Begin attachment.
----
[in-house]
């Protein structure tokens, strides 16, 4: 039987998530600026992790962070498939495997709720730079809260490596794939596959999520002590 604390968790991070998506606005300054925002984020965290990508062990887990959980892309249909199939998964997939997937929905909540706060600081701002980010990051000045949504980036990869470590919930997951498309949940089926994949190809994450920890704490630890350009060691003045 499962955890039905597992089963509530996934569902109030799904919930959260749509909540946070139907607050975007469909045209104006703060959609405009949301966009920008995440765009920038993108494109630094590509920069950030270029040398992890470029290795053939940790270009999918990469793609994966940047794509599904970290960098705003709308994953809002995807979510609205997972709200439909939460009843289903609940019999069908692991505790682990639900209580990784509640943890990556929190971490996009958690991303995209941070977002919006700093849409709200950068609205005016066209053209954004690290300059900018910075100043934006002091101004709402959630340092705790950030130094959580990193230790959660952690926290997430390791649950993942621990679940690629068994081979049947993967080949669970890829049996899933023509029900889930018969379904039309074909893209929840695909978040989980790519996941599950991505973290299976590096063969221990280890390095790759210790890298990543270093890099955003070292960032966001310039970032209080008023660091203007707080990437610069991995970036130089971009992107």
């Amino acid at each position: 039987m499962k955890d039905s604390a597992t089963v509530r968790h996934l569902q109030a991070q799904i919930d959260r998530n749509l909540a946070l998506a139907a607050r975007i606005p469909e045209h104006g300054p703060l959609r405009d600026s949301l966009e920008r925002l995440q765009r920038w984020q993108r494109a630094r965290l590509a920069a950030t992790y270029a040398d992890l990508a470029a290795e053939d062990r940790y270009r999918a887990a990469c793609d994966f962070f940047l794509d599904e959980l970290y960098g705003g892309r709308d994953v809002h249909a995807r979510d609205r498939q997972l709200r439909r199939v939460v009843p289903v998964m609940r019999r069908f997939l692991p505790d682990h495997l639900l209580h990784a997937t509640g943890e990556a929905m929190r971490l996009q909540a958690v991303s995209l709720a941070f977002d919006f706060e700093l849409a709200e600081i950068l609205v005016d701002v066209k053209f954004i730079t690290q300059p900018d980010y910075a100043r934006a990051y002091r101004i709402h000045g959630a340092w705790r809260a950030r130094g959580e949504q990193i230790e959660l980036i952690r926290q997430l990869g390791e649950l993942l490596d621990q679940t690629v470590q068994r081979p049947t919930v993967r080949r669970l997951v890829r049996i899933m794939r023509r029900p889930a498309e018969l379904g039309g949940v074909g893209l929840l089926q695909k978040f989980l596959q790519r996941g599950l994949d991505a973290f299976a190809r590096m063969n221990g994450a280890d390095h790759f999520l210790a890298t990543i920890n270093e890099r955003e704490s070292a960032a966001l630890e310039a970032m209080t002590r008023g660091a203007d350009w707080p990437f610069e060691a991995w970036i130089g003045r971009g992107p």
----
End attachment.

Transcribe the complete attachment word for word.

[in-house]
């Protein structure tokens, strides 16, 4: 039987998530600026992790962070498939495997709720730079809260490596794939596959999520002590 604390968790991070998506606005300054925002984020965290990508062990887990959980892309249909199939998964997939997937929905909540706060600081701002980010990051000045949504980036990869470590919930997951498309949940089926994949190809994450920890704490630890350009060691003045 499962955890039905597992089963509530996934569902109030799904919930959260749509909540946070139907607050975007469909045209104006703060959609405009949301966009920008995440765009920038993108494109630094590509920069950030270029040398992890470029290795053939940790270009999918990469793609994966940047794509599904970290960098705003709308994953809002995807979510609205997972709200439909939460009843289903609940019999069908692991505790682990639900209580990784509640943890990556929190971490996009958690991303995209941070977002919006700093849409709200950068609205005016066209053209954004690290300059900018910075100043934006002091101004709402959630340092705790950030130094959580990193230790959660952690926290997430390791649950993942621990679940690629068994081979049947993967080949669970890829049996899933023509029900889930018969379904039309074909893209929840695909978040989980790519996941599950991505973290299976590096063969221990280890390095790759210790890298990543270093890099955003070292960032966001310039970032209080008023660091203007707080990437610069991995970036130089971009992107």
């Amino acid at each position: 039987m499962k955890d039905s604390a597992t089963v509530r968790h996934l569902q109030a991070q799904i919930d959260r998530n749509l909540a946070l998506a139907a607050r975007i606005p469909e045209h104006g300054p703060l959609r405009d600026s949301l966009e920008r925002l995440q765009r920038w984020q993108r494109a630094r965290l590509a920069a950030t992790y270029a040398d992890l990508a470029a290795e053939d062990r940790y270009r999918a887990a990469c793609d994966f962070f940047l794509d599904e959980l970290y960098g705003g892309r709308d994953v809002h249909a995807r979510d609205r498939q997972l709200r439909r199939v939460v009843p289903v998964m609940r019999r069908f997939l692991p505790d682990h495997l639900l209580h990784a997937t509640g943890e990556a929905m929190r971490l996009q909540a958690v991303s995209l709720a941070f977002d919006f706060e700093l849409a709200e600081i950068l609205v005016d701002v066209k053209f954004i730079t690290q300059p900018d980010y910075a100043r934006a990051y002091r101004i709402h000045g959630a340092w705790r809260a950030r130094g959580e949504q990193i230790e959660l980036i952690r926290q997430l990869g390791e649950l993942l490596d621990q679940t690629v470590q068994r081979p049947t919930v993967r080949r669970l997951v890829r049996i899933m794939r023509r029900p889930a498309e018969l379904g039309g949940v074909g893209l929840l089926q695909k978040f989980l596959q790519r996941g599950l994949d991505a973290f299976a190809r590096m063969n221990g994450a280890d390095h790759f999520l210790a890298t990543i920890n270093e890099r955003e704490s070292a960032a966001l630890e310039a970032m209080t002590r008023g660091a203007d350009w707080p990437f610069e060691a991995w970036i130089g003045r971009g992107p």